Why so many thoughtless arguments posed? Is it the sincerity of the Church which is being questioned or is an excuse being made for one's own inaction in providing for the poor of body and poor of spirit? Does it make a hater feel better to find what they believe are flaws in what the Church does or in any individual who represents the Church? Which has the more moral position, the hater who does nothing to better the world or the members of the Church who care for the body and souls of those who ask and seek?

A much better question might be, in order to keep the education and charity programs going, how large should the financial reserve of the Church be? Should it be 10% or 50% of the ongoing annual expense? How much is enough to ensure the survival of these programs through financial depressions and global or regional secular wars? Should it be nothing as advocated by the OP? Where does that lead? Is it morally right for the Church to place itself in a position where it must close it's doors and programs to those who seek and ask for help when they are most in need? Is it better for the poor to be enslaved in lifelong poverty by misguided Liberal programs, as is done in the US, so those graced by some wealth do not have to mingle with the needy?

posted on Apr, 27 2012 @ 06:02 AM
I ran a search for "catholic charities" and all I got was the sound of crickets in the background.
Those greedy Catholic bastiches! Not doing anything for the needy!

(P.S - I'm not catholic.)

posted on Apr, 27 2012 @ 06:21 AM
Your question is relevant to Catholics, but not so much to "the religious"... nor to me, as a Christian.

The answer is pretty simple.
The church should never, EVER retain money. Whatever goes in should always, ALWAYS go out. The church on earth is here for two purposes: to preach God's Word, and to care for the needy.

Doing otherwise is simply wrong.

posted on Apr, 27 2012 @ 11:29 AM
Because if you can keep a people poor, you can keep them uneducated.

And if you can keep them uneducated, on top of being poor, you own their ***es.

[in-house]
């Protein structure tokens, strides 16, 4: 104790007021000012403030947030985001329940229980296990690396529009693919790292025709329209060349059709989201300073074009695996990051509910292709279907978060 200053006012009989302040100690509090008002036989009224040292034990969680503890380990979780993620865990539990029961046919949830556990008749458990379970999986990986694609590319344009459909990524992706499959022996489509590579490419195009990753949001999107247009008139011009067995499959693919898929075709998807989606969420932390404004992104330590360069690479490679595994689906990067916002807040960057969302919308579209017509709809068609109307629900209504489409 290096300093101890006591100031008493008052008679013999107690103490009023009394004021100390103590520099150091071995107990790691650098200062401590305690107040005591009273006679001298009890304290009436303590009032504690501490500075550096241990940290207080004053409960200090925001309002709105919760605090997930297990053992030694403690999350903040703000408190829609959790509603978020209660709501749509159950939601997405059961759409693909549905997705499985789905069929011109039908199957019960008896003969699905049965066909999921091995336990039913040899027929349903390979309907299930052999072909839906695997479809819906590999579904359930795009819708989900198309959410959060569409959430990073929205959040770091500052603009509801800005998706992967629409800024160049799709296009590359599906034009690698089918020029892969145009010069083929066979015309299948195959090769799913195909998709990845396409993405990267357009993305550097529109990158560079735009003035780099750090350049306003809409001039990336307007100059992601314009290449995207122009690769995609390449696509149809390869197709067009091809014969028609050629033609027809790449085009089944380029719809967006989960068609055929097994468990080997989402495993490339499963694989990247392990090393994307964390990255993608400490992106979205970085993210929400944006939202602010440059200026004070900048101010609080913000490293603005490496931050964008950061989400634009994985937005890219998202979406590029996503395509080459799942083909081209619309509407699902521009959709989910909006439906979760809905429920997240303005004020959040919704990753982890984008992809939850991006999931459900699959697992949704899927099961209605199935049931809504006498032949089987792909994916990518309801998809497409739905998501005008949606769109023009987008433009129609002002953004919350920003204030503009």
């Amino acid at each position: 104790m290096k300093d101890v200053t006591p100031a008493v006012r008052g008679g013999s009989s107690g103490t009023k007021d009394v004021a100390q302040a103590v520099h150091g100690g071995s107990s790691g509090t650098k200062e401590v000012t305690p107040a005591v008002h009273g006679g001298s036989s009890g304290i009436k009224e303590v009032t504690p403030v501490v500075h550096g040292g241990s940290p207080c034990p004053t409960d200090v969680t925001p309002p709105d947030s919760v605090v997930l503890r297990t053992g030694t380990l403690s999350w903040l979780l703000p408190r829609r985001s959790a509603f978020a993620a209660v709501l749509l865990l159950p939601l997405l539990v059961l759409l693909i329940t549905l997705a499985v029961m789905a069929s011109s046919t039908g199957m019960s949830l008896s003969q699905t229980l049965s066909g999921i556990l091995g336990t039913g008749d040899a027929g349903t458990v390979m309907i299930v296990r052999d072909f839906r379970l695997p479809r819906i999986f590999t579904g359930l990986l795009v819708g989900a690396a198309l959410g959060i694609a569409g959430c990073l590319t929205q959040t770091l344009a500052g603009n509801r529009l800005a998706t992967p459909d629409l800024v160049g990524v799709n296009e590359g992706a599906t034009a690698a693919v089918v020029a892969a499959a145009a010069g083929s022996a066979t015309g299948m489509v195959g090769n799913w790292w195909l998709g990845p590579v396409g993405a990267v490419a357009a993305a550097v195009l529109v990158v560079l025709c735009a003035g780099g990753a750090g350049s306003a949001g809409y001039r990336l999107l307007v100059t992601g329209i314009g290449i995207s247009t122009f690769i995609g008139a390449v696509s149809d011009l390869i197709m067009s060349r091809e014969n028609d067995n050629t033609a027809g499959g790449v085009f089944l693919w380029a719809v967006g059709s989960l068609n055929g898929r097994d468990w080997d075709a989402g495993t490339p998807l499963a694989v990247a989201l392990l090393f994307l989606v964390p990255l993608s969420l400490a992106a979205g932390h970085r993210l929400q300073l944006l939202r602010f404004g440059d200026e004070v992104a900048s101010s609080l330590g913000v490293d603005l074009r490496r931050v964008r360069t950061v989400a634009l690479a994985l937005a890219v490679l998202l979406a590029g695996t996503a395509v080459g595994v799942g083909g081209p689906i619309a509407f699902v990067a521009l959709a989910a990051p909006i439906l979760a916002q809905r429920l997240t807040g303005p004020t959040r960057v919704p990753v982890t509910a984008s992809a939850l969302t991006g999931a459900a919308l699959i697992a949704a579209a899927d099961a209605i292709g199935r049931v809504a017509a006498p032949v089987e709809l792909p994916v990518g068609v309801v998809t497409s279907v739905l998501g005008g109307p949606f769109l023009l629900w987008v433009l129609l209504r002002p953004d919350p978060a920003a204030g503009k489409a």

posted on Apr, 27 2012 @ 12:01 PM
reply to post by Cyberdaz

I couldn',t agree more with you. I myself am in dyer straights right now,and I think of all the people in the world who have so much wealth and capitol and think to myself "If only I had that" . Is this also my own greed? Would I even think this way if I wasn't in need? I do know that if I did have the resources I would help as many as I could.

posted on Apr, 27 2012 @ 12:07 PM
reply to post by sk0rpi0n

This is not true. Try Vincent De Paul society or LOVE inc. (Love in the name of Christ) I know because they have helped me as much as they could.

posted on Apr, 27 2012 @ 07:32 PM

Here are the problems with this thread, it's not serious and it has no depth. It's like teenagers sitting around asking each other if God can create a rock so heavy he can't lift it.

Before you can even begin to answer the OP's hypothetical, there are questions that need to be answered that the bashers on this thread are ignoring.

1) Is that an actual estimate of the wealth of the Church?

2) How much money does the Church need to pay it's bills, such as salaries, rent, retirement benefits, electricity, etc.?

3) How much does it cost to keep the doors open on the hospices, orphanages, food banks, soup kitchens, hospitals and other charities that the Church runs world wide?

4) How much of the OP's proposed wealth is earmarked for debts of the Church, which would be immoral to give away?

The OP is a cute way to get everyone on board the 'yeah, those greedy bastards!' train, but the lack of any relevant data makes the discussion worthless.


posted on Apr, 27 2012 @ 07:34 PM
BTW, no one worships the Pope.


posted on Apr, 28 2012 @ 12:54 AM
reply to post by EricD

In this crazy world I am sure someone if not many actually do worship the Pope.

So you can't actually mean that.

posted on Apr, 28 2012 @ 03:25 PM

Originally posted by proob4
reply to post by EricD

In this crazy world I am sure someone if not many actually do worship the Pope.

So you can't actually mean that.

That's what you are questioning in this thread? Ok.